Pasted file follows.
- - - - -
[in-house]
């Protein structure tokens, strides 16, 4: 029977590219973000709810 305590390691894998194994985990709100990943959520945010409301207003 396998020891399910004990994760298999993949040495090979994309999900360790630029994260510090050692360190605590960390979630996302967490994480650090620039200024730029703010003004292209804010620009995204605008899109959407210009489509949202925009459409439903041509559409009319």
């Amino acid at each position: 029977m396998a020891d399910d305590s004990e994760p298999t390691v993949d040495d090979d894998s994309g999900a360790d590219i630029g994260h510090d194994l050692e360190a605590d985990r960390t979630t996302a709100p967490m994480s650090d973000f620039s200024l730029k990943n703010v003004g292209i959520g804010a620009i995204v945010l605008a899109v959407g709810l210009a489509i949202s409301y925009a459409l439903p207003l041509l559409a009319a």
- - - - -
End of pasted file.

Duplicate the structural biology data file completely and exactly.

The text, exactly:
[in-house]
């Protein structure tokens, strides 16, 4: 029977590219973000709810 305590390691894998194994985990709100990943959520945010409301207003 396998020891399910004990994760298999993949040495090979994309999900360790630029994260510090050692360190605590960390979630996302967490994480650090620039200024730029703010003004292209804010620009995204605008899109959407210009489509949202925009459409439903041509559409009319």
């Amino acid at each position: 029977m396998a020891d399910d305590s004990e994760p298999t390691v993949d040495d090979d894998s994309g999900a360790d590219i630029g994260h510090d194994l050692e360190a605590d985990r960390t979630t996302a709100p967490m994480s650090d973000f620039s200024l730029k990943n703010v003004g292209i959520g804010a620009i995204v945010l605008a899109v959407g709810l210009a489509i949202s409301y925009a459409l439903p207003l041509l559409a009319a």